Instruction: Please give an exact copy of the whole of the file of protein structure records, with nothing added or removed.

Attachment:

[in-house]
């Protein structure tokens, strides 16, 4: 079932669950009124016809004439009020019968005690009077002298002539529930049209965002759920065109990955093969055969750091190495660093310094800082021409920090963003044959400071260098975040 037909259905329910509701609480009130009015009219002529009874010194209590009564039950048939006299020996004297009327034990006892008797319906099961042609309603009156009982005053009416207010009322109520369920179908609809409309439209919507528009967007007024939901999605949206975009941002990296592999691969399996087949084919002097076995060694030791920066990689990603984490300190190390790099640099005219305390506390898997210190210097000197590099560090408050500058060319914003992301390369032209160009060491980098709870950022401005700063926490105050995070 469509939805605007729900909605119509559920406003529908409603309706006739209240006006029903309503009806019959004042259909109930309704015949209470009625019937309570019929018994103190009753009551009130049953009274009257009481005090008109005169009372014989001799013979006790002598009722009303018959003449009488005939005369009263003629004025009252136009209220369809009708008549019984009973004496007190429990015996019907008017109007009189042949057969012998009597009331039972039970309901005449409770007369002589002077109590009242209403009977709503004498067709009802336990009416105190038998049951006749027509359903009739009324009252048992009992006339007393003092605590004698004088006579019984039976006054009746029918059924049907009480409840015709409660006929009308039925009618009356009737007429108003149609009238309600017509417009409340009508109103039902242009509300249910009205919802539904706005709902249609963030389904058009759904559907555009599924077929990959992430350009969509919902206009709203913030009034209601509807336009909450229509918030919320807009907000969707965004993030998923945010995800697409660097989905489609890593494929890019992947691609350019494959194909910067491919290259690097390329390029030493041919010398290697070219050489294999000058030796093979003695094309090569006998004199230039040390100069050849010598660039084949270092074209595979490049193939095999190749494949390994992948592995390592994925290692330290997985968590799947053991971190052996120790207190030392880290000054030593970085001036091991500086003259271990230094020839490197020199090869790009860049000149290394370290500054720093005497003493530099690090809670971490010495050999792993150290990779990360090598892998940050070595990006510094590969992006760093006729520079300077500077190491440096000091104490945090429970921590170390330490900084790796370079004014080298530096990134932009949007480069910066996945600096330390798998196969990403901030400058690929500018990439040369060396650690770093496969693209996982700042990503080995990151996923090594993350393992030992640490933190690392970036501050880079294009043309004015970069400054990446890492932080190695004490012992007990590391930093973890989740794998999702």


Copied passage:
[in-house]
């Protein structure tokens, strides 16, 4: 079932669950009124016809004439009020019968005690009077002298002539529930049209965002759920065109990955093969055969750091190495660093310094800082021409920090963003044959400071260098975040 037909259905329910509701609480009130009015009219002529009874010194209590009564039950048939006299020996004297009327034990006892008797319906099961042609309603009156009982005053009416207010009322109520369920179908609809409309439209919507528009967007007024939901999605949206975009941002990296592999691969399996087949084919002097076995060694030791920066990689990603984490300190190390790099640099005219305390506390898997210190210097000197590099560090408050500058060319914003992301390369032209160009060491980098709870950022401005700063926490105050995070 469509939805605007729900909605119509559920406003529908409603309706006739209240006006029903309503009806019959004042259909109930309704015949209470009625019937309570019929018994103190009753009551009130049953009274009257009481005090008109005169009372014989001799013979006790002598009722009303018959003449009488005939005369009263003629004025009252136009209220369809009708008549019984009973004496007190429990015996019907008017109007009189042949057969012998009597009331039972039970309901005449409770007369002589002077109590009242209403009977709503004498067709009802336990009416105190038998049951006749027509359903009739009324009252048992009992006339007393003092605590004698004088006579019984039976006054009746029918059924049907009480409840015709409660006929009308039925009618009356009737007429108003149609009238309600017509417009409340009508109103039902242009509300249910009205919802539904706005709902249609963030389904058009759904559907555009599924077929990959992430350009969509919902206009709203913030009034209601509807336009909450229509918030919320807009907000969707965004993030998923945010995800697409660097989905489609890593494929890019992947691609350019494959194909910067491919290259690097390329390029030493041919010398290697070219050489294999000058030796093979003695094309090569006998004199230039040390100069050849010598660039084949270092074209595979490049193939095999190749494949390994992948592995390592994925290692330290997985968590799947053991971190052996120790207190030392880290000054030593970085001036091991500086003259271990230094020839490197020199090869790009860049000149290394370290500054720093005497003493530099690090809670971490010495050999792993150290990779990360090598892998940050070595990006510094590969992006760093006729520079300077500077190491440096000091104490945090429970921590170390330490900084790796370079004014080298530096990134932009949007480069910066996945600096330390798998196969990403901030400058690929500018990439040369060396650690770093496969693209996982700042990503080995990151996923090594993350393992030992640490933190690392970036501050880079294009043309004015970069400054990446890492932080190695004490012992007990590391930093973890989740794998999702």